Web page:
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new lawn renovation

Discussion in 'Lawn Mowing' started by Roachy, May 1, 2011.

  1. Roachy

    Roachy LawnSite Member
    from NJ
    Posts: 125

    I have 2 lawns that I just picked up that are in poor shape. Both houses are about 2-3 yrs old so the lawn is what the contractor originally put in. The problem is not bare spots, but the lawn seems like its all matted down and doesnt seem like its growing. Its a real light green or yellow color and maybe about %20 of the lawn seems like its growing straight up. It's kinda weird because theres a number of houses in this new neighborhood that seem to have the same problem. Just wondering if you guys see this a lot and what you normally do. I know sometimes new houses will have top soil put in if nothing can grow. I figured I would try and dethatch this guys lawn and then put fertilizer and hope that boosts the growth. Recommendations??
  2. agrostis

    agrostis LawnSite Silver Member
    Posts: 2,294

    This is what happens to land when they build houses. They probably prepped all of those lots at the same time with a bulldozer. All the topsoil is now fill somewhere around there. Those yards might need all the help they can get.
  3. Lawnut101

    Lawnut101 LawnSite Silver Member
    Posts: 2,254

    Post a pic sometime. Were they seeded or sodded?
  4. OrganicsMaine

    OrganicsMaine LawnSite Senior Member
    Posts: 553

    Pull a soil test ASAP, find out what is going on in there and then plan on topdressing w/compost if you can find a good supplier. You take these and make them showcase lawns, you'll have the neighborhood.
  5. Smallaxe

    Smallaxe LawnSite Fanatic
    Posts: 10,081

    What is different here, than other lawns this time of year. I have been over a lot of turf in the past few weeks with a blower... I see the best and the worst of our common mix of KBG, Per Rye and Fescue...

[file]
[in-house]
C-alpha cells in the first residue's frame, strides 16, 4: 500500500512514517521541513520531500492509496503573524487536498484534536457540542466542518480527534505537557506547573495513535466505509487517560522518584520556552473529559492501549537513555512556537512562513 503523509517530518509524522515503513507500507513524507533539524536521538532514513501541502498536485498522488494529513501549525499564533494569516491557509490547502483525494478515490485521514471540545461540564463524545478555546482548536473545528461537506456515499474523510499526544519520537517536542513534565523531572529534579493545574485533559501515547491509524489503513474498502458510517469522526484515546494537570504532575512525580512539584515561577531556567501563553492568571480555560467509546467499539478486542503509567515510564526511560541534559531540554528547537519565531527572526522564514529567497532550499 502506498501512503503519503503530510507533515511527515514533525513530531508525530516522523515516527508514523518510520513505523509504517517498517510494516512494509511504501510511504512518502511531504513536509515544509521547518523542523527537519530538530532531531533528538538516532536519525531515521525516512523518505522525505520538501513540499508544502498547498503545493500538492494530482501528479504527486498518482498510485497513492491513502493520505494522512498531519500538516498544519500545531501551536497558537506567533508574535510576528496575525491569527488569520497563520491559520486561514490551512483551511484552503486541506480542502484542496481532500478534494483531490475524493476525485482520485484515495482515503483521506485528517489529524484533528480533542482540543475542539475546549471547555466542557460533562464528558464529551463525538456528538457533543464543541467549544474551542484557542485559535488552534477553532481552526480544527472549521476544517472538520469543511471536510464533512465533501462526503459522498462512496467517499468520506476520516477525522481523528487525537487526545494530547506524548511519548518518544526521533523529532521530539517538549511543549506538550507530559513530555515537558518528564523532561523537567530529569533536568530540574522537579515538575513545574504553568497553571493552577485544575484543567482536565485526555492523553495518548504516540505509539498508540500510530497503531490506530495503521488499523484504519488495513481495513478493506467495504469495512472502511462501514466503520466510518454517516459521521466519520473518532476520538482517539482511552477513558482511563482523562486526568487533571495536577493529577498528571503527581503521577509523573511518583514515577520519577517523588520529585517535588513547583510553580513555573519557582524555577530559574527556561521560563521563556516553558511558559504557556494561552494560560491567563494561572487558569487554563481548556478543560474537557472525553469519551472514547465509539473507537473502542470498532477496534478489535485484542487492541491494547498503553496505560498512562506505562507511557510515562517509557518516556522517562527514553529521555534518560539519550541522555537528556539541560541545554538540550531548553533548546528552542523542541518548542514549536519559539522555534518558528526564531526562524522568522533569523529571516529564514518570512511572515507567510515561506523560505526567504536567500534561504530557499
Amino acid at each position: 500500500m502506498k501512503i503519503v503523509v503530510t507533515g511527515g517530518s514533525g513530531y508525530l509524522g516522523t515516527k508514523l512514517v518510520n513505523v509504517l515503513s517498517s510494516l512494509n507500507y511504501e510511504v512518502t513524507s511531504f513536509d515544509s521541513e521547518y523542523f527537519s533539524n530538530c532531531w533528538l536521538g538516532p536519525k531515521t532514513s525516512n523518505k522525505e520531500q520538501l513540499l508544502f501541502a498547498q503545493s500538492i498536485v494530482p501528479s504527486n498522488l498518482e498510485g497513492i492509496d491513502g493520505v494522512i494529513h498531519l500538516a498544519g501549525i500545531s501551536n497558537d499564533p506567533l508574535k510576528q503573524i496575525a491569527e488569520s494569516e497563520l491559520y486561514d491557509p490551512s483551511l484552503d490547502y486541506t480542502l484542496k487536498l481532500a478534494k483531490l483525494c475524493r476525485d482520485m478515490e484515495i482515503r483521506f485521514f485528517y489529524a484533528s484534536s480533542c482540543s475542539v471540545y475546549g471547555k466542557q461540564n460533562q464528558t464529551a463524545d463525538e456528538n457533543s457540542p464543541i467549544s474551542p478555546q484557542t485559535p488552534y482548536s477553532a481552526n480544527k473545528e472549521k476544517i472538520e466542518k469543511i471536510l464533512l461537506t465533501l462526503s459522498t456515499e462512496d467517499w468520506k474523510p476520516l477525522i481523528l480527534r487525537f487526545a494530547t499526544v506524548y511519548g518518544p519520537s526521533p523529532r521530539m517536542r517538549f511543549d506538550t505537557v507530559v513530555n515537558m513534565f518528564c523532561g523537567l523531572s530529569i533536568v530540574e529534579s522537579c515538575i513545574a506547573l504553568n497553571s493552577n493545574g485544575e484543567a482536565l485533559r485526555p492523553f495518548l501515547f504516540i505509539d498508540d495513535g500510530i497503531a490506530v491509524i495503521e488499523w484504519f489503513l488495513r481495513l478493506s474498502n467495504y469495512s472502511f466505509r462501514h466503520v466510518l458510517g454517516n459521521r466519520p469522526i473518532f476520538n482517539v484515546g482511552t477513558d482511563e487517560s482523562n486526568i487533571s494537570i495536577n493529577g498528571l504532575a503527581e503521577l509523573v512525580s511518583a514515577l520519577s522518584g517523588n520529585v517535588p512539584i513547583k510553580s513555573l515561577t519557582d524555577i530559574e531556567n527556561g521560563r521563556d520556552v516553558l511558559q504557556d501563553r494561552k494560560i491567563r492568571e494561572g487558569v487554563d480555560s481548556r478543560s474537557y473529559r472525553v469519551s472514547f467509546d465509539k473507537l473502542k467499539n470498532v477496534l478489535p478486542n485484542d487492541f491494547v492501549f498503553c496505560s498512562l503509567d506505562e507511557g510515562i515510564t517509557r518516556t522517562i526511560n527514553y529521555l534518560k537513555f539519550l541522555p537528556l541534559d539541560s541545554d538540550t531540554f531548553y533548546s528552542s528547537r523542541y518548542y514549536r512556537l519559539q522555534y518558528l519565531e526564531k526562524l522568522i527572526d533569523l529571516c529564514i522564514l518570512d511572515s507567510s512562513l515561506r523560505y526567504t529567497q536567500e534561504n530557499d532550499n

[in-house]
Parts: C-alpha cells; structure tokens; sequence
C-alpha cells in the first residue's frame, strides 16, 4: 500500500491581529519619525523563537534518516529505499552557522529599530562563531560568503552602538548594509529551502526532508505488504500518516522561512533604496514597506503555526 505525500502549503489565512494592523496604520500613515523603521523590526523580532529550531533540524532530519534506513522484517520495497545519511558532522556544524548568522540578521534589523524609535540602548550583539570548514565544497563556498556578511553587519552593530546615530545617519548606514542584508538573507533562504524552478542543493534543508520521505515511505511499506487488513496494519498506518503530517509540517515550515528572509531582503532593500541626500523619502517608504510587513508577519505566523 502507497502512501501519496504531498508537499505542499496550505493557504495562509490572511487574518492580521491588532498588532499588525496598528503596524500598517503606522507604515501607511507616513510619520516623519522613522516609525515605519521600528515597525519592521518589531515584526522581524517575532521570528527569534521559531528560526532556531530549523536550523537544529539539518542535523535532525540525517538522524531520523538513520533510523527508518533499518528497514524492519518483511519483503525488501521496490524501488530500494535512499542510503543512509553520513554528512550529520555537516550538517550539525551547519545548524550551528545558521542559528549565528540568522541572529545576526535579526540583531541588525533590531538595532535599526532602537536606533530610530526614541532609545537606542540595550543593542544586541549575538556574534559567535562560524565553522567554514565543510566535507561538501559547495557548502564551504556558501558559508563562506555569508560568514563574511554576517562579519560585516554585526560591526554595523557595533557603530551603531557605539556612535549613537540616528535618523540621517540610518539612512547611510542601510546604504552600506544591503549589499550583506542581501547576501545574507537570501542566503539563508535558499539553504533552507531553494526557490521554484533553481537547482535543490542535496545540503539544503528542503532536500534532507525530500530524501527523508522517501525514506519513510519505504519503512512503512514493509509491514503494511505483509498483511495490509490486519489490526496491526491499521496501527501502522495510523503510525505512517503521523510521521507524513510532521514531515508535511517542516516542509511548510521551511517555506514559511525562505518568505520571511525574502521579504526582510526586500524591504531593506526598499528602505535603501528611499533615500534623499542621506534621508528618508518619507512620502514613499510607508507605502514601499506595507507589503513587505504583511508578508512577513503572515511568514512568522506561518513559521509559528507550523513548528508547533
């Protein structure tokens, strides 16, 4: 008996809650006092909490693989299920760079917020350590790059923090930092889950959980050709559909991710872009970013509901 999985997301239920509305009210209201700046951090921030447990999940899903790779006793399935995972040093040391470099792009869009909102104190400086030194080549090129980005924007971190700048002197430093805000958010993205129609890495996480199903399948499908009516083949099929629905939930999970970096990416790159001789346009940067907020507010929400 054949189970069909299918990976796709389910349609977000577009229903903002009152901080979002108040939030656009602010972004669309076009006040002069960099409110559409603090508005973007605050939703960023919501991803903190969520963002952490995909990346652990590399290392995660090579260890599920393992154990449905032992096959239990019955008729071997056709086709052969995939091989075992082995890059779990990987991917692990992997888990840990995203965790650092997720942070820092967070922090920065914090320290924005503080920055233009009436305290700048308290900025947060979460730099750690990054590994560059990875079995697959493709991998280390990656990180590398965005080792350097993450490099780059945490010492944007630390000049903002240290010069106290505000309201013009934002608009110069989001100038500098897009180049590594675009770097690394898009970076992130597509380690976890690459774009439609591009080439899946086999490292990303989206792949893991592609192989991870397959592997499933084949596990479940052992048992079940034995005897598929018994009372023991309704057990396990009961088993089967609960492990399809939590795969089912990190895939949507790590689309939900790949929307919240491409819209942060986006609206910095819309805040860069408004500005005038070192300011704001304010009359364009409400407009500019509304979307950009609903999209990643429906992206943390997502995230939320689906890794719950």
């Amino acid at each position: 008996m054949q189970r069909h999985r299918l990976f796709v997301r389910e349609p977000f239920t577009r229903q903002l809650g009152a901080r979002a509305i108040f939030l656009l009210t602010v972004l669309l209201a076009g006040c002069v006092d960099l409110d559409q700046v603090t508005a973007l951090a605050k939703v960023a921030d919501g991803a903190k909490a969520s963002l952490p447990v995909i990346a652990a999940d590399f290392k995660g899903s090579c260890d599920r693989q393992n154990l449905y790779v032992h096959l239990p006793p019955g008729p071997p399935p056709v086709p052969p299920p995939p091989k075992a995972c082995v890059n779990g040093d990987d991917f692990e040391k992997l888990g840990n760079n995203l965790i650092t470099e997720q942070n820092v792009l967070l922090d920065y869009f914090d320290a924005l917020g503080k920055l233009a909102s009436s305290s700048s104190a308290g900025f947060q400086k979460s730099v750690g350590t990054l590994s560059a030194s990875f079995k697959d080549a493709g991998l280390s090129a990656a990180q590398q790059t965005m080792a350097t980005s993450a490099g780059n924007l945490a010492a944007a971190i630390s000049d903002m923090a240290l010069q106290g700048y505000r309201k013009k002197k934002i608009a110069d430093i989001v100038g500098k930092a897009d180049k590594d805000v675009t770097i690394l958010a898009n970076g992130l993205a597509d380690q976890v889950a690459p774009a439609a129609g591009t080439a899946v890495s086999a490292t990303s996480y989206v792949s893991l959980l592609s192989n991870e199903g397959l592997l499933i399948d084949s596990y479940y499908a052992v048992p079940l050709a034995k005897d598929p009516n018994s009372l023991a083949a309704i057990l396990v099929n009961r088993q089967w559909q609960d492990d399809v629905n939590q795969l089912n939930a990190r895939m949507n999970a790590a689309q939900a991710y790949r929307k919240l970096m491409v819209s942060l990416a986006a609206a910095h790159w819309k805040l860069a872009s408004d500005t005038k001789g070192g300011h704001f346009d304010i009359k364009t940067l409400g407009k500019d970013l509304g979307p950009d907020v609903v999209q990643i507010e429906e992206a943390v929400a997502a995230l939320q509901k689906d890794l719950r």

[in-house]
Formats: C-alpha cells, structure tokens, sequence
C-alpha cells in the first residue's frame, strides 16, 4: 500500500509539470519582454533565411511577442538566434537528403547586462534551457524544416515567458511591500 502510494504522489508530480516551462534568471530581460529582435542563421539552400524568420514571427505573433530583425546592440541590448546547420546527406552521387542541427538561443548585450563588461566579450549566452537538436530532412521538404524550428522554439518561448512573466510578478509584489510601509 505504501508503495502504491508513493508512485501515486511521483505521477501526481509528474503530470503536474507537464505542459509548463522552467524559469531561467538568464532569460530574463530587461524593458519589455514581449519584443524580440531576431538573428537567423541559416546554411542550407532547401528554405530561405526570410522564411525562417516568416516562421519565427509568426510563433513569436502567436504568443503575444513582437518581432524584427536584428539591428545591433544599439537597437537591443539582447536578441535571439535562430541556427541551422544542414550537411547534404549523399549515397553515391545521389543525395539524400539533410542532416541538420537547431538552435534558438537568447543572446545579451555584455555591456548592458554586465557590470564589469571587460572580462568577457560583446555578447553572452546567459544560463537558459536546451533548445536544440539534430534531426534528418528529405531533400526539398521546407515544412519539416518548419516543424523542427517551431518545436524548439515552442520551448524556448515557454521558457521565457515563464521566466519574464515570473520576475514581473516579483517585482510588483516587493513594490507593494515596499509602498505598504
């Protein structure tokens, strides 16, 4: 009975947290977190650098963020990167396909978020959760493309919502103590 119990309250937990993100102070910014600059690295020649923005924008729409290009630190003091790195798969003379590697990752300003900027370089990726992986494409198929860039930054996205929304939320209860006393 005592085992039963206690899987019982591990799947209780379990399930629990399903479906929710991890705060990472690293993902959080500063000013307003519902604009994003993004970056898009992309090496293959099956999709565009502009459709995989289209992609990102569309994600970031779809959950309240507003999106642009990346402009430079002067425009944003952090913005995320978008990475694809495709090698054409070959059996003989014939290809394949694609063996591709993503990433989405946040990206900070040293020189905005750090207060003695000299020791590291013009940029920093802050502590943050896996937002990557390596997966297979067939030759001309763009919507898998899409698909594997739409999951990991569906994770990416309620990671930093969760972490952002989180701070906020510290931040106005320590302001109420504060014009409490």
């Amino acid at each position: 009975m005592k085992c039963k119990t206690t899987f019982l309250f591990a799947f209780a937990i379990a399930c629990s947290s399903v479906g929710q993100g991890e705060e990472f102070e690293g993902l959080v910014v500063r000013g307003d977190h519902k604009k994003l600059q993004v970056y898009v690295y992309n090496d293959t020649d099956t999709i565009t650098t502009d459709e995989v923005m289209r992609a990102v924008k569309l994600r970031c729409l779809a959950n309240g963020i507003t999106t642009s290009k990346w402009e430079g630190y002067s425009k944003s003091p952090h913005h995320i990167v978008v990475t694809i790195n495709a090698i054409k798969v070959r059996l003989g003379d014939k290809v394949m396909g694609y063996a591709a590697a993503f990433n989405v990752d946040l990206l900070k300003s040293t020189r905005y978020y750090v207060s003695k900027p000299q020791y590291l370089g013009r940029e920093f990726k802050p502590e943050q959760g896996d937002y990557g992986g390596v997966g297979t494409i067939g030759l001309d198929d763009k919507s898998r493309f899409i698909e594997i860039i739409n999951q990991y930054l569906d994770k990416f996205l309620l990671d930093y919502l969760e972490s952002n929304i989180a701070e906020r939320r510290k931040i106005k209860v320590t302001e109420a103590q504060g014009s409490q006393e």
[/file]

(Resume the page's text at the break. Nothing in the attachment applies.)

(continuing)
The matted down stuff with the straight up 20% stuff is likely the KBG... In time it will look like we would like it to look... That is if La Nina ever let's us warm up enough for that to happen... Be patient...

    Make your complaints and your judgements when the soil and the air are fit for life... :)
  6. 1993lx172

    1993lx172 LawnSite Bronze Member
    Posts: 1,305

    In my opinion I don't think it will do much good. I have a yard like this and I feel that the issues are caused by the lack of top soil and compaction. When I get done with classes for summer break, and when I get the go ahead, I'm going to Harley rake the yard, bring in top soil, and re-seed it.

    I don't know what you are dealing with in terms of conditions but I would try to aerate it (go over it three or four times) then fertilize it then go from there. I wouldn't suggest doing what I am going to do (the job is a 95% go at this point, just waiting on that last 5%) right off the bat, unless it's that bad. I've been trying for the last few years to get results but it's to the point where it's time to try Plan C.
  7. Smallaxe

    Smallaxe LawnSite Fanatic
    Posts: 10,081

    So this is what you feel... Not much of a selling point to a client that is supposed to give you money to act on your feelings...

    A simple plug or 2 will let you know EXACTLY the amount of topsoil and the range of compaction, without a lot of unknown feelings to sort out... So why bother with feelings at all?
    BTW, What is topsoil? And please, spare me your feelings and just explain objectively and scientifically what topsoil is...
    You know, a definition of topsoil... or... as you feel, an interpretation of topsoil... :)
  8. Roachy

    Roachy LawnSite Member
    from NJ
    Posts: 125

    Not sure whether they were seeded or sodded. Im sure I could bring in top soil and do a whole renovation, but not every home owner wants a bill for that much money. I would love to have these 2 lawns as showcase homes because their neighbors have terrible lawns also.

    Do you guys think dethatching will help with this, or is aeration and dethatching going to be much better.

    I dont have much experience with buying and spreading compost. Please educate me on this: how it is spread and typically price per yard.

    I would rather not run this guys bill up and then have it not work, only to have to get topsoil. I will post pics when I get a chance. Still unclear as to the best possible solution for the problem right now.
  9. Roachy

    Roachy LawnSite Member
    from NJ
    Posts: 125

    I wish this were the case. It has been in the 70's around here. I asked both homeowners how their lawns were last year and they said awful, so I cant image the grass would just shoot up when its warmer out.
  10. Smallaxe

    Smallaxe LawnSite Fanatic
    Posts: 10,081

    Depending on what the soil actually is, you may be very successful with a topdressing of compost... the only difference beteen dirt and topsoil is the amount of humus...

    Having a showcase yard in a rundown neighborhood, becuz you threw a bunch of money at it, is not nearly as impressive as; creating the perfect lawn with a few simple ammenities and wise cultural practices...

    Has anyone pulled a plug yet to determine what we are actually dealing with here?

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